Do you use Twitter hashtags? Those funny, frequently unreadable letters with a “hash” (# or pound sign) in front? You should. Here’s why.
Hashtags are tags we add to our own content on Twitter. They:
- become a form of metadata for tweets
- self-identify the person tweeting as a member of the group of people who use that tag
- are useful for search, for research, for meeting people with shared interests, and for gathering community
There are different kinds of hashtags:
- Trending topics like #grammys
- Breaking news like #jan25 for Cairo protests
- Regular real-time Twitter chats like #writechat and #kidlitchat
- Subject interests like #green for ecological subjects or #accounting
In the same way that we assign categories to our book descriptions, which become part of the book’s metadata, and the way we assign categories to blog posts or articles, hashtags help find and organize data.
They are frequently used in combinations, which result in interesting long-tail keywords you can explore in real time, like this one I made up and then searched for and found: #accounting #jobs #memphis
Here’s another tweet loaded with keywords as hashtags. Searches on any of these terms will retrieve this tweet, and a click on any of the hashtags will pull up all the recent posts with the same tag applied:
Roll Your Own Metadata—Tips
Since you’ll be making up hashtags before long, here are some tips:
- Don’t use spaces, they will break your hashtag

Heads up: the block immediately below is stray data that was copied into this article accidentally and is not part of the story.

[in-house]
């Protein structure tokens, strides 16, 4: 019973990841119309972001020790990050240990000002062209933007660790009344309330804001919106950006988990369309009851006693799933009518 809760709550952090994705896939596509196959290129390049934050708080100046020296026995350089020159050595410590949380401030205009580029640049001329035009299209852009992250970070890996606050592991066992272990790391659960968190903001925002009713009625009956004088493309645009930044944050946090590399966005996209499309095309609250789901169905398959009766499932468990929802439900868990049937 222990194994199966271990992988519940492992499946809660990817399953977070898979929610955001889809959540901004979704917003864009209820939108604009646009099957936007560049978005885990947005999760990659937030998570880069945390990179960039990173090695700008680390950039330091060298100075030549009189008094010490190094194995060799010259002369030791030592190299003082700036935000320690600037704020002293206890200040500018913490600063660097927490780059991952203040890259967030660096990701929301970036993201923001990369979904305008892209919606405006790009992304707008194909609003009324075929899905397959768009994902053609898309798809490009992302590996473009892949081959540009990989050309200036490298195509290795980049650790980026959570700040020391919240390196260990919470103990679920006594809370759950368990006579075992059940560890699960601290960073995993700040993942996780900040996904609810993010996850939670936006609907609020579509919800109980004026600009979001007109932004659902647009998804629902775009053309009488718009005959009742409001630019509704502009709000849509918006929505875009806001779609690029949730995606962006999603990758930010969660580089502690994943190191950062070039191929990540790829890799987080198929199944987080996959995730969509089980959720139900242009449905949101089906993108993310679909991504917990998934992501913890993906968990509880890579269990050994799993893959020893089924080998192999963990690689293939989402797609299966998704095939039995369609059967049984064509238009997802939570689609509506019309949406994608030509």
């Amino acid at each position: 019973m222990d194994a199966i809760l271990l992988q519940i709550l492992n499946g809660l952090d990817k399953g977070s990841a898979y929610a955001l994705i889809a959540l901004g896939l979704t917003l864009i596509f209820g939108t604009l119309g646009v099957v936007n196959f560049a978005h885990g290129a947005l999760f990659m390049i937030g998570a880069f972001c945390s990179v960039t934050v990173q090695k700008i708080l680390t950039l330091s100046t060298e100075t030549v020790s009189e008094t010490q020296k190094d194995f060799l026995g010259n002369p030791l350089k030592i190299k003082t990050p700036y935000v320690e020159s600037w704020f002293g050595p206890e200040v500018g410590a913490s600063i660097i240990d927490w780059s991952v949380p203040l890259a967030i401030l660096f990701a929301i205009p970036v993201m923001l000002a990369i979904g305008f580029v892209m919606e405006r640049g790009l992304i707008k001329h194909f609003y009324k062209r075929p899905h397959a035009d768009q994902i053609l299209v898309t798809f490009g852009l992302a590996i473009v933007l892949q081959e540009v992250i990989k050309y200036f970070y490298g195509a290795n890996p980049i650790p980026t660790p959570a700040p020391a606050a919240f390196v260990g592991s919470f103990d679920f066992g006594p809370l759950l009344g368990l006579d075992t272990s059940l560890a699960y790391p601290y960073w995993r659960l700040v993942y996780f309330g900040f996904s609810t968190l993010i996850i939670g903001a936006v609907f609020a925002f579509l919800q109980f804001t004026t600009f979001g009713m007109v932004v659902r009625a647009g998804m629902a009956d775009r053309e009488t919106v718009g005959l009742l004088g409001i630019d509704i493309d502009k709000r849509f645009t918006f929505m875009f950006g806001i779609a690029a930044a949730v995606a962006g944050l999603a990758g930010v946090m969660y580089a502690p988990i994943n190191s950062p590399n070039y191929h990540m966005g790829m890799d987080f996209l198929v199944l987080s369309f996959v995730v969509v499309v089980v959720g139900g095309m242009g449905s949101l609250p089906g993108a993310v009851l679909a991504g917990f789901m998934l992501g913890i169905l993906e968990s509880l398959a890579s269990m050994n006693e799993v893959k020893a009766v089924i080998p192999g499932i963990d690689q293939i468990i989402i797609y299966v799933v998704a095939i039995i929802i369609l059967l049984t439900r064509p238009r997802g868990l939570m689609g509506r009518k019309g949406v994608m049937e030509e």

- Hashtags are converted to links when published, and are clickable for an instant search
- Most useful and long-lasting hashtags are short and informative like #ePrdctn for discussions about ebook creation
You can find hashtags that relate to subjects you’re studying, or in your niche various ways.
- Search on search.twitter.com then look in search results for tags
- Use tagdef.com to find out meaning of unknown hashtags
- Use hashtags.org or trendistic.com to see how active the #hashtag is
Use Hashtags for the Best of Twitter
Twitter is a unique environment that, more than any other social media utility, can be used in almost endless ways by anyone who wants to take advantage of the tools and the audience gathered there. During the last Super Bowl, Twitter users set a record sending over 4,000 tweets per second.
Understanding how to use this connection to the real time neural network can only help your platform-building efforts.
- On Twitter you can meet peers and influencers in your niche more easily than in other environments
- Rather than selling direct, use a “search and connect” strategy to find partners, service providers, cross-promoters and readers interested in your subject
- Connect to other people’s networks by making contact on Twitter, then use your blog or website to promote your books or other programs. Use Twitter to drive traffic, use your blog to receive it.
Hashtags are one of the best tools to slice through the stream of tweets to find exactly what you want. They allow us to congregate and have communal discussions in the midst of a storm of traffic traveling in other directions. Use them and prosper.
Photo by emilydickinsonridesabmx